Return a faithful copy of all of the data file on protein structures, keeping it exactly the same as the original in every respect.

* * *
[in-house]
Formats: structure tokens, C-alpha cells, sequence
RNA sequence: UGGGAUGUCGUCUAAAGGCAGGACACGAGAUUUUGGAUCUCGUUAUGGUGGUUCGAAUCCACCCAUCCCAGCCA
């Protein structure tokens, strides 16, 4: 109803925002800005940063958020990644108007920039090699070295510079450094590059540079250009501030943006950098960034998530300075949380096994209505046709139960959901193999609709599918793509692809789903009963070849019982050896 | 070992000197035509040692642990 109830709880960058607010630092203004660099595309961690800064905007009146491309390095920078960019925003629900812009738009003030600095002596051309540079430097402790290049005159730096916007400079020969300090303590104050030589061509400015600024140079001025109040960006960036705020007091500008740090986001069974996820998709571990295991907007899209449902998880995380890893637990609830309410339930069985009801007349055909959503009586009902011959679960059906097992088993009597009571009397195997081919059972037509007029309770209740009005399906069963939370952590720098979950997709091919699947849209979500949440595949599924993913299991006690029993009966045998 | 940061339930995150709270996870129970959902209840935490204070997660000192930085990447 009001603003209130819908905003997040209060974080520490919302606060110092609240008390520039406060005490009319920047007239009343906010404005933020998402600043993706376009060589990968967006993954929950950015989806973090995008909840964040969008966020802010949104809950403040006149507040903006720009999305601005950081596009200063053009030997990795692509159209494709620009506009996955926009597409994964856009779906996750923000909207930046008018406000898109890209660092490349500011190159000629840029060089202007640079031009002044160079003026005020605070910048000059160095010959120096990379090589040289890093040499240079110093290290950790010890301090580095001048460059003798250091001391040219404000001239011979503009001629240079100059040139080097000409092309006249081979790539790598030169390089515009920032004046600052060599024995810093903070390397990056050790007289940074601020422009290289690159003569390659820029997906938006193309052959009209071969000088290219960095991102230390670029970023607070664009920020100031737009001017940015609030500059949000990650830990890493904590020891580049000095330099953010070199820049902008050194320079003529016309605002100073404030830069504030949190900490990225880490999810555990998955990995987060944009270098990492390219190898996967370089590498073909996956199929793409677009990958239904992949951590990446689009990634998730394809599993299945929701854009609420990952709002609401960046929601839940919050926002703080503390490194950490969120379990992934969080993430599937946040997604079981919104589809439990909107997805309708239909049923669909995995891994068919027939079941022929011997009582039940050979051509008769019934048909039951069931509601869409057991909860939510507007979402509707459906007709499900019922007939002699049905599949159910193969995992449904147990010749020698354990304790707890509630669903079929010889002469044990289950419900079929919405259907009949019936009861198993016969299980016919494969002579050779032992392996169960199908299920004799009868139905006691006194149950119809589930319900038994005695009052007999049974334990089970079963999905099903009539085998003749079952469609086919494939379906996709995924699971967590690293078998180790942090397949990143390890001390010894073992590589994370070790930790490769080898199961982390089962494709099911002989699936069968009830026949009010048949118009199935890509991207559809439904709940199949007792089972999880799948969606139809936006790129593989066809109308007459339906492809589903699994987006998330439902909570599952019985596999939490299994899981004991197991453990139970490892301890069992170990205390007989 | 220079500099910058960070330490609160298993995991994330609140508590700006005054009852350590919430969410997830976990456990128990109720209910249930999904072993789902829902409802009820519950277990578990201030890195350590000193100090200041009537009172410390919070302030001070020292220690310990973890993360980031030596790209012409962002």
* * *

[in-house]
Formats: structure tokens, C-alpha cells, sequence
RNA sequence: UGGGAUGUCGUCUAAAGGCAGGACACGAGAUUUUGGAUCUCGUUAUGGUGGUUCGAAUCCACCCAUCCCAGCCA
């Protein structure tokens, strides 16, 4: 109803925002800005940063958020990644108007920039090699070295510079450094590059540079250009501030943006950098960034998530300075949380096994209505046709139960959901193999609709599918793509692809789903009963070849019982050896 | 070992000197035509040692642990 109830709880960058607010630092203004660099595309961690800064905007009146491309390095920078960019925003629900812009738009003030600095002596051309540079430097402790290049005159730096916007400079020969300090303590104050030589061509400015600024140079001025109040960006960036705020007091500008740090986001069974996820998709571990295991907007899209449902998880995380890893637990609830309410339930069985009801007349055909959503009586009902011959679960059906097992088993009597009571009397195997081919059972037509007029309770209740009005399906069963939370952590720098979950997709091919699947849209979500949440595949599924993913299991006690029993009966045998 | 940061339930995150709270996870129970959902209840935490204070997660000192930085990447 009001603003209130819908905003997040209060974080520490919302606060110092609240008390520039406060005490009319920047007239009343906010404005933020998402600043993706376009060589990968967006993954929950950015989806973090995008909840964040969008966020802010949104809950403040006149507040903006720009999305601005950081596009200063053009030997990795692509159209494709620009506009996955926009597409994964856009779906996750923000909207930046008018406000898109890209660092490349500011190159000629840029060089202007640079031009002044160079003026005020605070910048000059160095010959120096990379090589040289890093040499240079110093290290950790010890301090580095001048460059003798250091001391040219404000001239011979503009001629240079100059040139080097000409092309006249081979790539790598030169390089515009920032004046600052060599024995810093903070390397990056050790007289940074601020422009290289690159003569390659820029997906938006193309052959009209071969000088290219960095991102230390670029970023607070664009920020100031737009001017940015609030500059949000990650830990890493904590020891580049000095330099953010070199820049902008050194320079003529016309605002100073404030830069504030949190900490990225880490999810555990998955990995987060944009270098990492390219190898996967370089590498073909996956199929793409677009990958239904992949951590990446689009990634998730394809599993299945929701854009609420990952709002609401960046929601839940919050926002703080503390490194950490969120379990992934969080993430599937946040997604079981919104589809439990909107997805309708239909049923669909995995891994068919027939079941022929011997009582039940050979051509008769019934048909039951069931509601869409057991909860939510507007979402509707459906007709499900019922007939002699049905599949159910193969995992449904147990010749020698354990304790707890509630669903079929010889002469044990289950419900079929919405259907009949019936009861198993016969299980016919494969002579050779032992392996169960199908299920004799009868139905006691006194149950119809589930319900038994005695009052007999049974334990089970079963999905099903009539085998003749079952469609086919494939379906996709995924699971967590690293078998180790942090397949990143390890001390010894073992590589994370070790930790490769080898199961982390089962494709099911002989699936069968009830026949009010048949118009199935890509991207559809439904709940199949007792089972999880799948969606139809936006790129593989066809109308007459339906492809589903699994987006998330439902909570599952019985596999939490299994899981004991197991453990139970490892301890069992170990205390007989 | 220079500099910058960070330490609160298993995991994330609140508590700006005054009852350590919430969410997830976990456990128990109720209910249930999904072993789902829902409802009820519950277990578990201030890195350590000193100090200041009537009172410390919070302030001070020292220690310990973890993360980031030596790209012409962002």